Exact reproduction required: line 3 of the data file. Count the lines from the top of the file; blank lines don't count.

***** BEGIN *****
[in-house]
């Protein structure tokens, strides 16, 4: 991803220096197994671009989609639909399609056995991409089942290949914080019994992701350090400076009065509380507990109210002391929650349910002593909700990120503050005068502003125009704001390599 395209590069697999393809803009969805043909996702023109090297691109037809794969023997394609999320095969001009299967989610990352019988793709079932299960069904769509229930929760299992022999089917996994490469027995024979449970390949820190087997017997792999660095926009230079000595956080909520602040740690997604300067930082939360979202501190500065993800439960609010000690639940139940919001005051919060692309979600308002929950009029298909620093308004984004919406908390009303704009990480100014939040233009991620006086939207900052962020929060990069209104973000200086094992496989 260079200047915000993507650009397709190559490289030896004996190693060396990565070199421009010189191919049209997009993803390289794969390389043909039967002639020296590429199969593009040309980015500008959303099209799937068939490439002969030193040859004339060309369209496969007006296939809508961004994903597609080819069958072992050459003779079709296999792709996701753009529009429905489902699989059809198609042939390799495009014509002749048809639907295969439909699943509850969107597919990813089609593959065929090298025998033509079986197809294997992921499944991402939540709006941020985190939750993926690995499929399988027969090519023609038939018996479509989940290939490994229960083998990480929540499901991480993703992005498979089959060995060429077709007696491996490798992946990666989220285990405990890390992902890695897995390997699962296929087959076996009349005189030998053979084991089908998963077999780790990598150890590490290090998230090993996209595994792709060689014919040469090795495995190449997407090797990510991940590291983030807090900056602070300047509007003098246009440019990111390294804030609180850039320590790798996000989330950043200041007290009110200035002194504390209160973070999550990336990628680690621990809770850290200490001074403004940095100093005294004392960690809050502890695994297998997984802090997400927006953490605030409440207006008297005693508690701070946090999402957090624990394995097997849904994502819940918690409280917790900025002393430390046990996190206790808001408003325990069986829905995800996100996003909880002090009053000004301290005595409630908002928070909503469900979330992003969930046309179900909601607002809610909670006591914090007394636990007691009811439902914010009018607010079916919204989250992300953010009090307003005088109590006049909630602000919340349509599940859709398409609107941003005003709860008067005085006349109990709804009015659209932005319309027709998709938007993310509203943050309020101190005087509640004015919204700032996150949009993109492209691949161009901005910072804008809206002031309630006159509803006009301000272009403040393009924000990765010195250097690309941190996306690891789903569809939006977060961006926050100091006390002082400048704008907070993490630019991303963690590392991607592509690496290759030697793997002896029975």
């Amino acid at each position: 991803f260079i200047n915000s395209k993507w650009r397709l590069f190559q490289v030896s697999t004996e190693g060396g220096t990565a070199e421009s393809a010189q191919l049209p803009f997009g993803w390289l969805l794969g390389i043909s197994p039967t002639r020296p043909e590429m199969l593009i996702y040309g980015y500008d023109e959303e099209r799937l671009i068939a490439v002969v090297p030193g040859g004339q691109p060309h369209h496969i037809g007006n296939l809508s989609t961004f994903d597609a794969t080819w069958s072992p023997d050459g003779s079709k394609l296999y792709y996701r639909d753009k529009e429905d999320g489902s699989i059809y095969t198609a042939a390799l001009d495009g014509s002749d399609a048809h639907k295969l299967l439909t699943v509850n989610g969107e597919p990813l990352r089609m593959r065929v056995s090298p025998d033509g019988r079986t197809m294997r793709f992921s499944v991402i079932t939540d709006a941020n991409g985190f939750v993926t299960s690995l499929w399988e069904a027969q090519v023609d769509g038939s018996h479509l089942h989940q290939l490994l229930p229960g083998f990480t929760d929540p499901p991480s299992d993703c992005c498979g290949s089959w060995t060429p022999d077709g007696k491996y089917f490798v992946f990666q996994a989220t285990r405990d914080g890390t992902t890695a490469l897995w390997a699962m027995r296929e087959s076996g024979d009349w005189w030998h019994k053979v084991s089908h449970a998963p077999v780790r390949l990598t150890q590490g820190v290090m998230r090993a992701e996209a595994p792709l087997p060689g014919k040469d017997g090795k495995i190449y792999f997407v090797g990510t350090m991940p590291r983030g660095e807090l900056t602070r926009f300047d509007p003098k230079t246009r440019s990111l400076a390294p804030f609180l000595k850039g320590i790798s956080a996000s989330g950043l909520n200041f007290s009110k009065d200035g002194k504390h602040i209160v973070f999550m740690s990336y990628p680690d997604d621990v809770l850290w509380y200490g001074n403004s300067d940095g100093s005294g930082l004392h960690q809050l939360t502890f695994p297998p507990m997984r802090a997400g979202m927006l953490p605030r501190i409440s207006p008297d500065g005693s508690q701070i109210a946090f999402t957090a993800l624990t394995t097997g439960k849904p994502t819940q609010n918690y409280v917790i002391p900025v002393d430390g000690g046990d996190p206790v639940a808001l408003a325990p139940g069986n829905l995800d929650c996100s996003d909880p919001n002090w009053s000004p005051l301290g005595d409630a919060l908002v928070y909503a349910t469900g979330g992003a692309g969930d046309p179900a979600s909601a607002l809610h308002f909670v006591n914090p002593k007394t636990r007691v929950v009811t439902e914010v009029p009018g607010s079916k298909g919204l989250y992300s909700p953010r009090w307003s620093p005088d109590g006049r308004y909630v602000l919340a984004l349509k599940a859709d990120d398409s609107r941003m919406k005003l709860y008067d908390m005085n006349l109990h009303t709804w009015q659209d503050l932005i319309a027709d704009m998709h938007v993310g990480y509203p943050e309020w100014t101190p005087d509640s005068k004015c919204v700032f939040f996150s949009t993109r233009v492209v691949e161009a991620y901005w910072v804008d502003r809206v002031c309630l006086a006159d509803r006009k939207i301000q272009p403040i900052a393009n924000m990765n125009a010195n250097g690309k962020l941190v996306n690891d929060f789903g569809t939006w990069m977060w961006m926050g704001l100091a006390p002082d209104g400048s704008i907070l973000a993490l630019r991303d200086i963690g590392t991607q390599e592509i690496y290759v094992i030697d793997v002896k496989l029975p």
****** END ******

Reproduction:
């Amino acid at each position: 991803f260079i200047n915000s395209k993507w650009r397709l590069f190559q490289v030896s697999t004996e190693g060396g220096t990565a070199e421009s393809a010189q191919l049209p803009f997009g993803w390289l969805l794969g390389i043909s197994p039967t002639r020296p043909e590429m199969l593009i996702y040309g980015y500008d023109e959303e099209r799937l671009i068939a490439v002969v090297p030193g040859g004339q691109p060309h369209h496969i037809g007006n296939l809508s989609t961004f994903d597609a794969t080819w069958s072992p023997d050459g003779s079709k394609l296999y792709y996701r639909d753009k529009e429905d999320g489902s699989i059809y095969t198609a042939a390799l001009d495009g014509s002749d399609a048809h639907k295969l299967l439909t699943v509850n989610g969107e597919p990813l990352r089609m593959r065929v056995s090298p025998d033509g019988r079986t197809m294997r793709f992921s499944v991402i079932t939540d709006a941020n991409g985190f939750v993926t299960s690995l499929w399988e069904a027969q090519v023609d769509g038939s018996h479509l089942h989940q290939l490994l229930p229960g083998f990480t929760d929540p499901p991480s299992d993703c992005c498979g290949s089959w060995t060429p022999d077709g007696k491996y089917f490798v992946f990666q996994a989220t285990r405990d914080g890390t992902t890695a490469l897995w390997a699962m027995r296929e087959s076996g024979d009349w005189w030998h019994k053979v084991s089908h449970a998963p077999v780790r390949l990598t150890q590490g820190v290090m998230r090993a992701e996209a595994p792709l087997p060689g014919k040469d017997g090795k495995i190449y792999f997407v090797g990510t350090m991940p590291r983030g660095e807090l900056t602070r926009f300047d509007p003098k230079t246009r440019s990111l400076a390294p804030f609180l000595k850039g320590i790798s956080a996000s989330g950043l909520n200041f007290s009110k009065d200035g002194k504390h602040i209160v973070f999550m740690s990336y990628p680690d997604d621990v809770l850290w509380y200490g001074n403004s300067d940095g100093s005294g930082l004392h960690q809050l939360t502890f695994p297998p507990m997984r802090a997400g979202m927006l953490p605030r501190i409440s207006p008297d500065g005693s508690q701070i109210a946090f999402t957090a993800l624990t394995t097997g439960k849904p994502t819940q609010n918690y409280v917790i002391p900025v002393d430390g000690g046990d996190p206790v639940a808001l408003a325990p139940g069986n829905l995800d929650c996100s996003d909880p919001n002090w009053s000004p005051l301290g005595d409630a919060l908002v928070y909503a349910t469900g979330g992003a692309g969930d046309p179900a979600s909601a607002l809610h308002f909670v006591n914090p002593k007394t636990r007691v929950v009811t439902e914010v009029p009018g607010s079916k298909g919204l989250y992300s909700p953010r009090w307003s620093p005088d109590g006049r308004y909630v602000l919340a984004l349509k599940a859709d990120d398409s609107r941003m919406k005003l709860y008067d908390m005085n006349l109990h009303t709804w009015q659209d503050l932005i319309a027709d704009m998709h938007v993310g990480y509203p943050e309020w100014t101190p005087d509640s005068k004015c919204v700032f939040f996150s949009t993109r233009v492209v691949e161009a991620y901005w910072v804008d502003r809206v002031c309630l006086a006159d509803r006009k939207i301000q272009p403040i900052a393009n924000m990765n125009a010195n250097g690309k962020l941190v996306n690891d929060f789903g569809t939006w990069m977060w961006m926050g704001l100091a006390p002082d209104g400048s704008i907070l973000a993490l630019r991303d200086i963690g590392t991607q390599e592509i690496y290759v094992i030697d793997v002896k496989l029975p």